Again the same situation was presented in United States v. Sambro, 147 U.S.App.D.C. 75, 454 F.2d 918 (D.C. Cir. 1971). Sambro, an alien charged with a heroin offense, was advised by his lawyer that if he entered a plea of guilty and was put on probation he would not be made deportable. The lawyer informed the court that he had so advised his client and sought and obtained a probationary sentence. When the defendant found that the plea and the sentence had made him deportable, he sought to withdraw his plea. A panel of the District of Columbia Circuit Court of Appeals denied relief and rehearing En banc was denied over the dissent of four judges. In that case, Sambro discovered his deportability before imposition of the sentence and moved for leave to withdraw the plea before it was imposed. Even though the debate within the court was couched in terms of the discretion of the trial judge to refuse permission to withdraw a plea before imposition of the sentence, denial of the motion was affirmed, but only over the protest of four dissenters from the denial of En banc rehearing. Insofar as the claim was seen to have a constitutional underpinning, deportation was said to be only a collateral consequence of the sentence and beyond the reach of the constitutional protection.
We regard those cases as aberrations. In neither case was the problem approached in terms of the constitutional entitlement to the effective assistance of counsel. Surely when ineffective assistance of counsel and prejudice are both established relief is routinely granted. If the effective assistance of counsel might have produced an acquittal, a conviction at the conclusion of a trial upon a plea of not guilty will be vacated if the defense lawyer's performance was below the range of competence expected of lawyers in the conduct of criminal trials. There is no reason the same rule should not be applied when a guilty plea is induced by a lawyer's ignorance and misadvice to a client.
Notwithstanding Parrino, and without reference to it, the Court of Appeals for the Second Circuit came to that conclusion in just such a case as this. United States ex rel. Hill v. Ternullo, 510 F.2d 844 (2d Cir. 1975). There, it appeared that the lawyer advised the defendant that if a five to ten year indeterminate sentence were imposed upon him he would be eligible for parole within approximately two years. In fact, under the law of New York, he was ineligible for parole until he had served the full five-year minimum. In that case there had been no fact finding, however, so the case was remanded with instructions to hold a hearing and to grant a writ of habeas corpus if the facts as found were substantially as supposed.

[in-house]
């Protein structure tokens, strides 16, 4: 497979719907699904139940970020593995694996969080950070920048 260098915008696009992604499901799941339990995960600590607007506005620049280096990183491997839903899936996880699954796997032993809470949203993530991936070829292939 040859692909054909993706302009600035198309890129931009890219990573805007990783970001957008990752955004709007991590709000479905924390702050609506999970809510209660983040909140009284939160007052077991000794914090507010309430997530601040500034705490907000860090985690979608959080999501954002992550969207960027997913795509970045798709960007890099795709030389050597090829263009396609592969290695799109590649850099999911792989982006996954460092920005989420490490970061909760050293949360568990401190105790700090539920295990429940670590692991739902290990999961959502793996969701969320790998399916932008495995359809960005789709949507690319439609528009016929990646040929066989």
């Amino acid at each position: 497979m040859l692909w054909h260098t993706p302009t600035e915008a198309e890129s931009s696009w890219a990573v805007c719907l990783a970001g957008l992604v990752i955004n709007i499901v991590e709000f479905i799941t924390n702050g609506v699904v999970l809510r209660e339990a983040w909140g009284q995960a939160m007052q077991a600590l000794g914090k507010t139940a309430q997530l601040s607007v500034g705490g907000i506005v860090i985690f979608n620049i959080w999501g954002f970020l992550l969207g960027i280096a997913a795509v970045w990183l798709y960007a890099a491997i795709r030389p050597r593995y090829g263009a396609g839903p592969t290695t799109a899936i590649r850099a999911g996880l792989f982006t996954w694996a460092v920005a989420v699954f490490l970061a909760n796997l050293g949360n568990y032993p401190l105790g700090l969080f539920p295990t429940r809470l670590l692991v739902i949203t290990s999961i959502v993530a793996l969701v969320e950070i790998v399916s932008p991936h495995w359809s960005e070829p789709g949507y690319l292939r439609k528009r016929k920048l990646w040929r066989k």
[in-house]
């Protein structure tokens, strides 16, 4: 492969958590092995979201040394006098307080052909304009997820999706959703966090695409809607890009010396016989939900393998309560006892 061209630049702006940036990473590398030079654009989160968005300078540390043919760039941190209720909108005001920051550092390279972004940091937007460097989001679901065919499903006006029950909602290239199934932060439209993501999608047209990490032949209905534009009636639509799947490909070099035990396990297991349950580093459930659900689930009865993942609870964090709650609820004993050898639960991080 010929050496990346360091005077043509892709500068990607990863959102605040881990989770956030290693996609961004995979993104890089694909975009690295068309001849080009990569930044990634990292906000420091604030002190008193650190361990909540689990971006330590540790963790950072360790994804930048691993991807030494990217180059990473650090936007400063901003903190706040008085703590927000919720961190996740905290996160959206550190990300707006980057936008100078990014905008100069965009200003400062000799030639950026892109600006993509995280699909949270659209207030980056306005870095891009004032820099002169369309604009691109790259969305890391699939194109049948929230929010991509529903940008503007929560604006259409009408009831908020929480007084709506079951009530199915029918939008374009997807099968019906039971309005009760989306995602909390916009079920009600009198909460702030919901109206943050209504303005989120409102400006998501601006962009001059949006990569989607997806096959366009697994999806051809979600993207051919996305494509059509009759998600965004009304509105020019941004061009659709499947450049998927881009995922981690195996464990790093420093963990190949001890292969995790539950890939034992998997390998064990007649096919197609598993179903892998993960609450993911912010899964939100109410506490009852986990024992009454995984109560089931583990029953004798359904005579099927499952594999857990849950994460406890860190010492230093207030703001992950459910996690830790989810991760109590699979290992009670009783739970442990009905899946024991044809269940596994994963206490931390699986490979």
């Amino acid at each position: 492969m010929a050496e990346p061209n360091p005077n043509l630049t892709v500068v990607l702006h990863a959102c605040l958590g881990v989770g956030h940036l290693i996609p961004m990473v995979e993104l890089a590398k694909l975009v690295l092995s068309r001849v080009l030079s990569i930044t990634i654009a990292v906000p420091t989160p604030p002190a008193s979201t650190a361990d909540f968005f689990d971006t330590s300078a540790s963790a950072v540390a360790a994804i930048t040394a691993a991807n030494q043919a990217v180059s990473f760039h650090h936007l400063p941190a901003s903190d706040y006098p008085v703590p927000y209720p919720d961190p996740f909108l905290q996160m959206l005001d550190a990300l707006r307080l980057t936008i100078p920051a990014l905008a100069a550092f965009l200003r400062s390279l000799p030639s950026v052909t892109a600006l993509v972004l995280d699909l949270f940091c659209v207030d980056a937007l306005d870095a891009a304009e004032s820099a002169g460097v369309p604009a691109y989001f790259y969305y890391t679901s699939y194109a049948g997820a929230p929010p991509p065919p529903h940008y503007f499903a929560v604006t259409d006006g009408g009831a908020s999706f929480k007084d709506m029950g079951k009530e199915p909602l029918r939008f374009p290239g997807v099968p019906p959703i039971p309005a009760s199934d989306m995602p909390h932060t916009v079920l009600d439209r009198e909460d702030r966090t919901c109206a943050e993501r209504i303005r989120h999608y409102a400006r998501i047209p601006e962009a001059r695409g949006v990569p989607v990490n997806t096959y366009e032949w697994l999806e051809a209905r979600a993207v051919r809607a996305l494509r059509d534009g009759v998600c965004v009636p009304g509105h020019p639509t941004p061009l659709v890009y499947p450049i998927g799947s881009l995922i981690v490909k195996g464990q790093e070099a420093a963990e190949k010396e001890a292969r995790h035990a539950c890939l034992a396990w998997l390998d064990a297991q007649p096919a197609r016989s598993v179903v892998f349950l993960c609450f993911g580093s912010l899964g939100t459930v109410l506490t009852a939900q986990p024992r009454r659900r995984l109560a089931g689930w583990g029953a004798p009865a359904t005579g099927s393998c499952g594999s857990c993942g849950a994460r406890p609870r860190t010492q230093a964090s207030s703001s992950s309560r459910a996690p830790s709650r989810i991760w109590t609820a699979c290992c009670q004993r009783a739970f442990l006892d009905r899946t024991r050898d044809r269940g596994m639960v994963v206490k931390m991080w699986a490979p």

The court in Ternullo did not specifically discuss the collateral consequence rule or concern itself with whether a guilty plea induced by such gross misadvice of his lawyer is involuntary or unintelligent. See Parker v. North Carolina, 397 U.S. 790, 90 S.Ct. 1458, 25 L.Ed.2d 785 (1970); McMann v. Richardson, 397 U.S. 759, 90 S.Ct. 1441, 25 L.Ed.2d 763 (1970); Brady v. United States, 397 U.S. 742, 90 S.Ct. 1463, 25 L.Ed.2d 747 (1970). The Supreme Court in the Brady trilogy seems to have characterized such a plea as involuntary, 397 U.S. at 770-71, 90 S.Ct. 1463, though it seems to us enough to say, as the Court of Appeals for the Second Circuit in Ternullo did say, that the assistance of counsel was so ineffective as to amount to a denial of the constitutional right to counsel. The judgment of conviction must be vacated when it appears, as here, that the guilty plea would never have been tendered if the defendant had been properly advised by his lawyer.
In Hammond v. United States, 528 F.2d 15 (4th Cir. 1975), it was held that the guilty plea tendered upon advice that the defendant faced maximum sentences aggregating ninety-five years when the aggregate maximum was only fifty-five years was constitutionally involuntary. The misadvice there concerned a direct consequence of the plea, and the plea of a criminal defendant thus misinformed may be said to be both involuntary and unintelligent. The simple fact is that the defendant was misled by erroneous advice. So was the defendant here. When the misadvice of the lawyer is so gross as to amount to a denial of the constitutional right to the effective assistance of counsel, leading the defendant to enter an improvident plea, striking the sentence and permitting a withdrawal of the plea seems only a necessary consequence of the deprivation of the right to counsel. Deprivation of the constitutional right cannot be left unredressed. When it has occasioned the entry of a guilty plea, the inevitable redress is an order striking the plea or the release of the prisoner.
Here, though parole eligibility dates are collateral consequences of the entry of a guilty plea of which a defendant need not be informed if he does not inquire, when he is grossly misinformed about it by his lawyer, and relies upon that misinformation, he is deprived of his constitutional right to counsel. When the erroneous advice induces the plea, permitting him to start over again is the imperative remedy for the constitutional deprivation. Induced by such erroneous advice, the plea in this case was no less involuntary or unintelligent than was Hammond's.
The district court directed that the writ issue subject to North Carolina's right to retry Strader. Should North Carolina wish, and its laws permit, it might avoid the problem by reducing the 1975 thirty-year sentence to such an extent that it would have no adverse impact upon Strader's eligibility date. If it does that, the lawyer's blunder would have been reduced to harmless error. On remand we think that North Carolina should be given that alternative. Otherwise, the writ should issue subject to retrial within a reasonable time.
VACATED AND REMANDED.
Honorable Jack R. Miller, United States Court of Customs and Patent Appeals, sitting by designation